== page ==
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Bertram Fletcher Robinson (1870 - 1907)

BERTRAM FLETCHER ROBINSON (hereafter BFR) was born on 22nd August 1870 at 80 Rose Lane, Mossley Vale, Wavertree, West Derby, Liverpool.  Between 1893 and 1907, BFR wrote at least 24 poems, 9 playlets (including 4 with P.G. Wodehouse), 4 songs, 44 articles, 55 short stories and 128 articles.  He also wrote 3 books, co-wrote 4 books, and edited 8 books (see 'BFR Bibliography').  Furthermore, BFR contributed to 2 Sherlock Holmes tales by Arthur Conan Doyle and 1 novel by Max Pemberton.  In 1951, BFR's book, The Chronicles of Addington Peace (London: Harper & Brother, 1905) was listed in Queens Quorum: A History of the Detective-Crime Short Story as Revealed by the 106 Most Important Books Published in this Field Since 1845.  

During 1882, BFR and his parents (Joseph Fletcher Robinson and Emily Robinson) left Liverpool and relocated to Park Hill House, Park Hill Cross, Ipplepen, Devon.  Between 1882 and 1890, BFR was educated at a nearby independent school called Newton Abbot Proprietary College in Wolborough (later incorporated into Kelly College, Tavistock).  Whilst at 'Newton College', BFR won prizes for English (1882), Divinity (1883 & 1888) and History (1888).  He also edited his school magazine entitled The Newtonian (1887-1889) and was elected to the Library Committee (1887) and Debating Society Committee (1887 and 1888).  Furthermore, BFR played 1st XV rugby, 1st XI cricket and was appointed 2nd Captain of School-House (1888-1890).

BFR's headmaster at Newton College was The Rev. George Townsend Warner (1841-1902).  He was a former first-class cricketer and was later elected to the committee of the English Rugby Football Union (1892-1894).  The Rev. Warner undoubtedly encouraged and nurtured BFR's enthusiasm for competitive sports.  He was also the paternal grandfather of the noted English writer, Sylvia Townsend Warner (1893-1978).  Other notable ‘Old-Newtonians’ include the writer and academic, Sir Arthur Quiller-Couch (1864-1944) and the ill-fated explorer, Colonel Percy Harrison Fawcett (1867-1925).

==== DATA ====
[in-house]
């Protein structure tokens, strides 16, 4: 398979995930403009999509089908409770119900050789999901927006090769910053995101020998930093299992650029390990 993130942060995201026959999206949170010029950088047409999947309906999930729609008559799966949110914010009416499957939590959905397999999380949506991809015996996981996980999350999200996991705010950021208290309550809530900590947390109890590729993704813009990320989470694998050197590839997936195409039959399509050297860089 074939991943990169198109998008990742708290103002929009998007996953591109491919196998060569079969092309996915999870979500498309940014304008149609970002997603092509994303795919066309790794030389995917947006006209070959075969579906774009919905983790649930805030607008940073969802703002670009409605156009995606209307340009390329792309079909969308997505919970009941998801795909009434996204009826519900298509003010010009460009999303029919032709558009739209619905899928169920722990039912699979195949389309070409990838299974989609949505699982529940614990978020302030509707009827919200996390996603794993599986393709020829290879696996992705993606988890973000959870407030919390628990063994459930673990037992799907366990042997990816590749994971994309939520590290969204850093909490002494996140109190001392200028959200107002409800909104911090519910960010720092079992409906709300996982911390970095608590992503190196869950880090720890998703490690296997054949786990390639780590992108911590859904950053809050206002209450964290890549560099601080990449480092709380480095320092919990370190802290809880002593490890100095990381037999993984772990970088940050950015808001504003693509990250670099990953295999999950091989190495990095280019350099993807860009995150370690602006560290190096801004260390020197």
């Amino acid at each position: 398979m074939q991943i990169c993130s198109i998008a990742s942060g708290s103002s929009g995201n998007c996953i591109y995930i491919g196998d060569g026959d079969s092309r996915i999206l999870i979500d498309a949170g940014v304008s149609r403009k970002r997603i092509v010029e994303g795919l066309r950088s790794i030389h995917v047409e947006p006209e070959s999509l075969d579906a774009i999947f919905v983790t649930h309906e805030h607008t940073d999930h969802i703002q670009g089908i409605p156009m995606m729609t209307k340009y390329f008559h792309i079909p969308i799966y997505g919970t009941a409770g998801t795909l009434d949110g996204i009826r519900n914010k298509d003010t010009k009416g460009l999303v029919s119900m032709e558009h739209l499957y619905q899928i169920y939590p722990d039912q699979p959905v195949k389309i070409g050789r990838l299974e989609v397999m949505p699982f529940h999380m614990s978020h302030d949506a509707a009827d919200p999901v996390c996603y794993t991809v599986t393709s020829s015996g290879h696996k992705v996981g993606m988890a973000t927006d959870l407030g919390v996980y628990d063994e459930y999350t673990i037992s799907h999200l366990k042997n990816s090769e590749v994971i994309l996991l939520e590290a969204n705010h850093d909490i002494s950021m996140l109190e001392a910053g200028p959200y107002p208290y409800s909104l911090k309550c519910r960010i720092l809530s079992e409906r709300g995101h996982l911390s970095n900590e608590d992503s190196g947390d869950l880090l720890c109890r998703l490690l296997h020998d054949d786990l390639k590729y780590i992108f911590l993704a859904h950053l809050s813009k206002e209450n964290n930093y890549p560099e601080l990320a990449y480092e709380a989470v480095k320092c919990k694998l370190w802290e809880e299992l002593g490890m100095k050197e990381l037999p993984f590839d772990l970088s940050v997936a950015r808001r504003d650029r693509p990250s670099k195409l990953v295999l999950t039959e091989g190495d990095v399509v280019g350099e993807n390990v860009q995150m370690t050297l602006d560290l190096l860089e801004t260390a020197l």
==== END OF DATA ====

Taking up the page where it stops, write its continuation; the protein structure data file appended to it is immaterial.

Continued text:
Between 1890 and 1894, BFR studied at the University of Cambridge (Jesus College).  He became a triple rugby ‘Blue’ (a sporting-honour conferred upon a student who had competed against Oxford University) and would have represented England but for an "accident".  During 1893, BFR was appointed the sub-editor of an influential periodical called The Granta and was awarded a second class Tripos degree in history.  The following year, BFR narrowly missed gaining a rowing ‘Blue’ and was awarded Part I of the law Tripos degree.

In 1896, BFR accepted an invitation to the Bar at the Inner Temple thereby qualifying as a barrister-at-law.  He was also commissioned to write a book about rugby for the Isthmian Library Series on Sports and Pastimes (a series that he subsequently edited).  BFR was then employed to write regular articles for Cassell’s Family Magazine (later Cassell's Magazine) that  was edited by an English writer called Max Pemberton (1864-1950).  On 25th November 1897, BFR was awarded a Master of Arts degree from Jesus College.

During early 1900, Cyril Arthur Pearson employed BFR to work as a journalist for The Daily Express newspaper in South Africa. On 4th April 1900, BFR dispatched his first by-lined report entitled Capetown for Empire (published 4th May 1900).  During his return voyage to England, BFR 'cemented' a friendship with Dr. Arthur Conan Doyle (1859-1930).  Conan Doyle was already acquainted with BFR's uncle, Sir John Robinson, who edited a newspaper called the Daily News.  Shortly thereafter, BFR was promoted to debut editor of The Daily Express.